Latest posts by Daria Silter (see all)
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India – what comes to mind when you think about this gorgeous and mysterious country? Is it the colorful outfits that the beautiful Indian women wear? Is it the devastating poverty? Is it the ancient and the wise religion, the colorful art, the new growing and expanding economy (hello IT and outsourcing!), or is it something else for you?
One thing for sure, India is a very unique country – if you are ever lucky enough to visit it in person it will definitely leave a lasting impression on you – either love it or hate it, you will definitely feel and learn something new.
Personally, I have always been fascinated with India since I was a little girl. Some of my Indian interests included studying and practicing yoga and its underlying philosophy; reading Bhagavad Gita – the sacred Hindu text, and learning more about Hindu religion and its many deities, Kings and Queens, and other mythological characters; as well as believing in the concept of karma and reincarnation, which is similar to Buddhism in concept, but is uniquely Indian.
So when I finally decided to go to India, the first thing I did was to ask my best friend, who happened to be Indian (from Mumbai, aka Bombay) if I could go there alone.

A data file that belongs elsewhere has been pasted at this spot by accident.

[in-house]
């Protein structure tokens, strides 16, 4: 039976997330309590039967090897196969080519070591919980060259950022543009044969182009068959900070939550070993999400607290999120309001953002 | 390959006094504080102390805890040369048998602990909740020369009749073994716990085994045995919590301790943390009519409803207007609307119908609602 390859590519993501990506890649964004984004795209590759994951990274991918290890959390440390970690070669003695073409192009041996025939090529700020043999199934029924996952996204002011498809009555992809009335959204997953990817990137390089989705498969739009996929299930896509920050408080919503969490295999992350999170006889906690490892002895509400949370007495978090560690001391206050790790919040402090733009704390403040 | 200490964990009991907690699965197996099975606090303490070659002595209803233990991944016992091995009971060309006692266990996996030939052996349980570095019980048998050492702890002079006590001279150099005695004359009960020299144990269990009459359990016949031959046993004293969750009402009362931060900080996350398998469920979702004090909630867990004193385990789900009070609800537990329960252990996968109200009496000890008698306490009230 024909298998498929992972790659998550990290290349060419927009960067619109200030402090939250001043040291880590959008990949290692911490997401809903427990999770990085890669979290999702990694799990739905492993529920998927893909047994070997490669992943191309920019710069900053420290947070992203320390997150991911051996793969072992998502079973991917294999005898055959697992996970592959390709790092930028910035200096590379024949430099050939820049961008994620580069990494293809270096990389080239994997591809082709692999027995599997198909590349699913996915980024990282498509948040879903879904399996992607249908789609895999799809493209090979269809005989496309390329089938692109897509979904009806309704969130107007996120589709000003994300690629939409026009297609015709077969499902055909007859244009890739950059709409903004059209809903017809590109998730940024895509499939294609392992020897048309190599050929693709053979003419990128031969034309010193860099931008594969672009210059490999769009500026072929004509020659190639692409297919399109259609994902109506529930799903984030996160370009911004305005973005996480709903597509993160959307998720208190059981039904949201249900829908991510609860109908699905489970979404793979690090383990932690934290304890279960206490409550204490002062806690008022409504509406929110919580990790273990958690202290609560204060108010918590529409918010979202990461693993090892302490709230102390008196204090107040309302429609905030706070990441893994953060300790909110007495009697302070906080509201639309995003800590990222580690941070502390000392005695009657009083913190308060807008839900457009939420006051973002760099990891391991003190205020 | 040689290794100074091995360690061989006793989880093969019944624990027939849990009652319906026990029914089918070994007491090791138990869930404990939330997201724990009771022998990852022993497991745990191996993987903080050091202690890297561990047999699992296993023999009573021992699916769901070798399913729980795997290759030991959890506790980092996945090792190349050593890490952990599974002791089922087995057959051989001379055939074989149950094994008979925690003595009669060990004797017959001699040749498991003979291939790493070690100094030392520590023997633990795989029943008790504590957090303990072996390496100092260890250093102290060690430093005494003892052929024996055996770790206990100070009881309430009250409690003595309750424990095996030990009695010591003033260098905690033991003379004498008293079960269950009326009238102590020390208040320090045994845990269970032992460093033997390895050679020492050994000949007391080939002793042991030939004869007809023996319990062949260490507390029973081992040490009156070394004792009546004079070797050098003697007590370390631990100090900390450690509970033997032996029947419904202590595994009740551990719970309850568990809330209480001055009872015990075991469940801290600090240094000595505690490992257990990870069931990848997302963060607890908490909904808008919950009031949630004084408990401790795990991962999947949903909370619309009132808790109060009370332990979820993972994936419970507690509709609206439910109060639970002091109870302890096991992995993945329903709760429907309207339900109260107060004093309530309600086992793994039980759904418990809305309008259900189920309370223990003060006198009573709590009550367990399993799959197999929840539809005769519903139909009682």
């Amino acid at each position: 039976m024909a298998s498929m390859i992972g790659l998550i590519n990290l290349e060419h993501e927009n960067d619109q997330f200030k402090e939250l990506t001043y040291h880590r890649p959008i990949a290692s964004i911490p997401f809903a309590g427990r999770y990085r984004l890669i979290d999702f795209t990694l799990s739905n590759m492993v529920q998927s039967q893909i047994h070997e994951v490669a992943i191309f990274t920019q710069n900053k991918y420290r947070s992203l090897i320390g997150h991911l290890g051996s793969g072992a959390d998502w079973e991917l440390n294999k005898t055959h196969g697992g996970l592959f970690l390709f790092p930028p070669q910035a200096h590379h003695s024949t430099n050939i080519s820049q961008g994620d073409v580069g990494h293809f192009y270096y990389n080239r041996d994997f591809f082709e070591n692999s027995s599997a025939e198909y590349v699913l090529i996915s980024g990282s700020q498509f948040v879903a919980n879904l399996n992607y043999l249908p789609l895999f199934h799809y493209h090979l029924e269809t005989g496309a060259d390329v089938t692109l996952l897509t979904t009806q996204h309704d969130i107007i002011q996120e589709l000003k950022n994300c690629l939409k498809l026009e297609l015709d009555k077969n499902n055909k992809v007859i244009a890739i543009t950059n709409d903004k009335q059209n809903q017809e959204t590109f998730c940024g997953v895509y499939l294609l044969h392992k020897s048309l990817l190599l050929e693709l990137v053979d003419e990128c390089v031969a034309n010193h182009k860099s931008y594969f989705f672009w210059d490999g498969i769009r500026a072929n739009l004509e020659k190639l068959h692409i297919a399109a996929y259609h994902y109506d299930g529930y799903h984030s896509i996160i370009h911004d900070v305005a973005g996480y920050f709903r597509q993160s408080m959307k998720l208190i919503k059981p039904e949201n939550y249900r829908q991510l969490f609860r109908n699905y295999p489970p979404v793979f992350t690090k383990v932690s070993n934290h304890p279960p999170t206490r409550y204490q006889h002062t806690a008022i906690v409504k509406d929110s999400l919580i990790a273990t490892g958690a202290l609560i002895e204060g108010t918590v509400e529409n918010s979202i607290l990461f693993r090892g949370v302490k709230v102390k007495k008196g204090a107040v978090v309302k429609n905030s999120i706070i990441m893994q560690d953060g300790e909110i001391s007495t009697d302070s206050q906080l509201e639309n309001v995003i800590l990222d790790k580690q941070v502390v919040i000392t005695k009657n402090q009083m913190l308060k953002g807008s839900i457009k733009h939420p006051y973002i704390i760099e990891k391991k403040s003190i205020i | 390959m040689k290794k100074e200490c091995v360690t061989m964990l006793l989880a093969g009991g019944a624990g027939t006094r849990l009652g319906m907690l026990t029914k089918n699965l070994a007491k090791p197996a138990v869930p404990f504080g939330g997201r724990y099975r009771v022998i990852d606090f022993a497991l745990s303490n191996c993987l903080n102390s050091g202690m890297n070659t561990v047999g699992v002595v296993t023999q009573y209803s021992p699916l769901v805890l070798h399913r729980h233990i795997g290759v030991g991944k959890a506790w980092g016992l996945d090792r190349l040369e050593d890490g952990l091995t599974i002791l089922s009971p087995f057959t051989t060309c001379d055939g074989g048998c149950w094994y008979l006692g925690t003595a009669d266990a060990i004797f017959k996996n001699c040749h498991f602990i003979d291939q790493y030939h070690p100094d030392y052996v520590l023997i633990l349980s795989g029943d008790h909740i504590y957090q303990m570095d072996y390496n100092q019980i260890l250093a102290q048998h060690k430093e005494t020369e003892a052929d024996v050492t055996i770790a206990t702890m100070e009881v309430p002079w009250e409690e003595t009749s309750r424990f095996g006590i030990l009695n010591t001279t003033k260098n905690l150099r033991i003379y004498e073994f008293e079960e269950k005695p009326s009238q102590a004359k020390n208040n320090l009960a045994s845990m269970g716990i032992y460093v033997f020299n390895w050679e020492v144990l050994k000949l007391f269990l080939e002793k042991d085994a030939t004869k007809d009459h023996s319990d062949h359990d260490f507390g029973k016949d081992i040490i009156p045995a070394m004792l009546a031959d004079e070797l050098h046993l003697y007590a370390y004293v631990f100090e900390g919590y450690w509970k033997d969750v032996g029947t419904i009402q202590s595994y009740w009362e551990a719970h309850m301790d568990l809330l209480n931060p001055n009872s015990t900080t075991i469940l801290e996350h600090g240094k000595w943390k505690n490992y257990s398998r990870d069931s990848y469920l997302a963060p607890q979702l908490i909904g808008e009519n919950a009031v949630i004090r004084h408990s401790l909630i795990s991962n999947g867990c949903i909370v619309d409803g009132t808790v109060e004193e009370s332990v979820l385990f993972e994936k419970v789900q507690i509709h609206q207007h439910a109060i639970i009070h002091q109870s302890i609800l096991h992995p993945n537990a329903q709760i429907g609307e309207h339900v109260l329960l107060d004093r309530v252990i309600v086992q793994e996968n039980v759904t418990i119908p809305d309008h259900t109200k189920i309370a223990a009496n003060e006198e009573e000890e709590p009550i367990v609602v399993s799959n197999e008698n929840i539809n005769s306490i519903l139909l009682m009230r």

“Alone?”, she asked in disbelief. “No way! No, you should NOT go there alone as a woman. Just don’t! It’s too dangerous!”
So after a few more discussions about why I should not go to India alone, she finally agreed that I could go… but only to the South of India, which is completely different from the North, she told me. “Hmm, then how am I going to see Taj Mahal? (which is located in the North, about 3 hours drive from New Delhi, in the small city of Agra).
Being very stubborn, but with a lot of “solo travel” experience, I decided to plan and go to the North anyway, to visit the grand Taj Mahal, how could I not, really. To be on the “safe side” I decided to pre-book some tours for almost every day that I was going to be in India, just to have a local by my side all the time.
The first thing that I packed in my suitcase – was of course… a pepper spray, followed by some scarfs, and long, body-covering clothes. And finally I was ready for my big Indian adventure.
I landed in New Delhi on the night of January 28th, 2016 and the first thing I noticed was the thick, yellow smog that surrounded the city and was clearly visible even in the night time, as well as a large number of men randomly hanging out on various roads leading to the airport. I took an airport taxi (booked it through an airport kiosk) and made it safely to my hotel about 20 minutes later. Since I was very worried about my safety in India, I read numerous blog posts, and even a travel guide dedicated to the solo female safety in India, but if anything it only made me more paranoid and I was constantly on edge thinking the worst thoughts every second.